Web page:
Closure of Company Under Companies Act 2013

Closure of Company Under Companies Act 2013

The closure of a company is Also known as Liquidation or winding up. It is a process through which the business of the company or you can say the entire existence of the company comes to an end.

Closure of the company is a Secondary step for Winding up of a company, it is preceded by the Liquidation process in which the company voluntarily appoints an official liquidator. The liquidation officer so appointed sells off the assets of the company and pays off the debts.

Table of Content

  1. What Does It Mean By Company Closure?
  2. Company Closure under the Companies Act 2013
  3. Benefits of company closure
  4. Disadvantages of company closure
  5. Conclusion
  6. FAQs

What Does It Mean By Company Closure?

Company Closure is a process in which the entire existence of a company comes to an end. It is a process preceded by liquidation. Closure can be –

  1. Compulsory winding up
  2. Voluntarily Winding up

In Voluntary winding up, the board of the company appoints an official liquidator who during the periods of the liquidation process manages the administration of the company. The official receiver makes a list of priority of debts and proceeds to sell off the assets in the best way possible to pay off all the liabilities of the company and to pay left out money to shareholders of the company. While in compulsory closure, the Registrar of the company proceeds to serve notice on the general body of the company of his intention to shut down the company on the grounds he deems fit.

Company Closure under the Companies Act 2013

Company closure under the Companies act, 2013 means when your company which was incorporated under the said act and was registered in the register of companies gets struck off from that list. The company, its name, certificates, registration everything comes to an end, and the promoter is supposed to start a fresh company.

Closure under the companies acts,2013 is done in either of the following ways:

  1. Suo-moto strike off
  2. Compulsory Strike off

Suo-moto Strike off

In Suo-Moto strike the company may by itself file an application to the registrar to get it Wind up. Suo- moto striking off by the company is explained under section 248(2) of the companies act,2013

The procedure for Suo-moto striking off is as followed:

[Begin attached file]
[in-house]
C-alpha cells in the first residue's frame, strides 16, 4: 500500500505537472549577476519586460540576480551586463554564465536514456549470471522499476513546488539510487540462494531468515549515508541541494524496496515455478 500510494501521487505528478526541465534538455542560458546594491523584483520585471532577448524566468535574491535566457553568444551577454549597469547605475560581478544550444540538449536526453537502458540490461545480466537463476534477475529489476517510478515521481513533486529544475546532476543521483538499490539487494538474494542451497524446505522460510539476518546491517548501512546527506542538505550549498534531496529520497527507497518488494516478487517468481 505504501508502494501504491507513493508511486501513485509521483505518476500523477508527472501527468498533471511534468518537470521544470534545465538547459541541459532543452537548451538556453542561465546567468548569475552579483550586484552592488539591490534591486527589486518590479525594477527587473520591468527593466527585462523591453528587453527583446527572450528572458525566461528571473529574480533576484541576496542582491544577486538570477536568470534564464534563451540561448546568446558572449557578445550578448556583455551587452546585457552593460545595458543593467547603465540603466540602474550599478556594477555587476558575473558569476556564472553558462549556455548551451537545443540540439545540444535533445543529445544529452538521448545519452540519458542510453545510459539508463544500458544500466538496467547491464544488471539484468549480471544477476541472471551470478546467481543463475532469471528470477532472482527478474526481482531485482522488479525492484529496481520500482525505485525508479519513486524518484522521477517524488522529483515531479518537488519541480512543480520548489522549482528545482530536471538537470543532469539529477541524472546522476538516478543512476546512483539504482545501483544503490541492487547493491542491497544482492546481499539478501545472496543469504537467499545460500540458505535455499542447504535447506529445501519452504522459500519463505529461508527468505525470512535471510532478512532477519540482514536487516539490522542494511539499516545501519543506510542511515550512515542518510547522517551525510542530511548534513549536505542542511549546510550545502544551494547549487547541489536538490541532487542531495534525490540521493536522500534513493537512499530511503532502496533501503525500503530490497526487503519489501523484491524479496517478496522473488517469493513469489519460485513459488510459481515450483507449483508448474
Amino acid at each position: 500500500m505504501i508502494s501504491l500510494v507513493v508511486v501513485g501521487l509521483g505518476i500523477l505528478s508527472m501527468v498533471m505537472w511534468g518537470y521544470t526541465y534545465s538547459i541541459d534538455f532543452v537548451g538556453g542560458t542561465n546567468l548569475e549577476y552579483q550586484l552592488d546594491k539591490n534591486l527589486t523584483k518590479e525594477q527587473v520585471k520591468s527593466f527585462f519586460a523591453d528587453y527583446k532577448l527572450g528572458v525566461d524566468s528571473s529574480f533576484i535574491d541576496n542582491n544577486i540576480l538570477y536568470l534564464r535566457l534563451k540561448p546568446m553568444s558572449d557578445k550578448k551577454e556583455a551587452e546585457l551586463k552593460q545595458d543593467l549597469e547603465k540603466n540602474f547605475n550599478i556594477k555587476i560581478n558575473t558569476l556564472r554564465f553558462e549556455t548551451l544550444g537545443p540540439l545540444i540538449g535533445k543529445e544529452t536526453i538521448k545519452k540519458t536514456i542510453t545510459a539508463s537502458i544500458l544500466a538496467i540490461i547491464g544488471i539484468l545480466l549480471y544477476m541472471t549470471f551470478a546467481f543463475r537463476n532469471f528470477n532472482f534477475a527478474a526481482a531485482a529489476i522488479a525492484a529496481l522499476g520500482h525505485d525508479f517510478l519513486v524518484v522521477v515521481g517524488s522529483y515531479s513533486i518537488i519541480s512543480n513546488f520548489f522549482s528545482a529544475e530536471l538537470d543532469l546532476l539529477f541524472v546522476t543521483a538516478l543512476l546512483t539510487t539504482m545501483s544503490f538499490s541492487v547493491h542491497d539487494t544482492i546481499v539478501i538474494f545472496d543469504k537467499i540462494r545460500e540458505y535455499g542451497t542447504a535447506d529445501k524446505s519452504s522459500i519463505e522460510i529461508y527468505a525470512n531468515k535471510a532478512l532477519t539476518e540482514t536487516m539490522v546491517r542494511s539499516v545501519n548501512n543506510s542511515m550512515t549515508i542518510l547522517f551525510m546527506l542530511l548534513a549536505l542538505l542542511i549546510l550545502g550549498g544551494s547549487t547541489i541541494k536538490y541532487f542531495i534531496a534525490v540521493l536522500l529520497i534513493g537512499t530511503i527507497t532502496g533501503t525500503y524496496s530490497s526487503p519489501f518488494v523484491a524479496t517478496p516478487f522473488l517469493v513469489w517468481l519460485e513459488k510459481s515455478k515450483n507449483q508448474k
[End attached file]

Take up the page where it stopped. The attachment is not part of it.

1. Convene a board meeting and pass a Board resolution to decide the date, time, and venue of the extraordinary general meeting.
  1. After passing the Board resolution, the Company shall pay off debts or liabilities, if any.
  1. Every director of the company should sign and execute an indemnity bond duly notarised by every director in Form STK 3 and Affidavit in Form STK 4.
  1. The company should get the statement of accounts in Form STK-8 containing the assets and liabilities of the company made up to a day, not more than thirty days before the date of application. Such a statement should be certified by a Chartered Accountant.
  1. On EGM, pass a Special Resolution for the purpose of removing the name of the company from the register of companies.
  1. File form mgt-14 to ROC within 30 days of passing a resolution in EGM.
  1. Approval of concerned authorities is required in the case of a company regulated by any other authority.
  1. The company shall file STk-2 which should be duly certified by a company secretary in whole-time practice or chartered accountant or chartered accountant in whole-time practice along with the Govt. fee of ₹10,000/-.

Compulsory Strike-Off

In compulsory Strike-off the registrar of companies suo-moto proceeds to strike-off the name of the company from the register of companies by serving a notice on the general body of the company. A compulsory strike-off is given under Section 248(1) of the companies act,2013.

On the following grounds, the registrar may proceed to struck-off the name of the company.

ROC can direct for strike off a company if it has reasonable cause to believe that–

 i) a company has failed to commence its business within one year of its incorporation or

 ii) a company is not carrying on any business or operation for a period of two immediately preceding financial years and has not made any application within such period for obtaining the status of a dormant company or

 iii) the subscribers to the memorandum have not paid the subscription which they had undertaken to pay at the time of incorporation of a company and form INC 20A is not filed within 180 days.

 iv) the company is not carrying on any business or operations, as revealed after the physical verification after the registered office of the company is found by the Registrar of Companies. 

Benefits of company closure

It is important to note that company closure, also known as business closure, can have both positive and negative consequences. While the decision to close a company is typically a difficult one, there are some potential benefits to consider, including-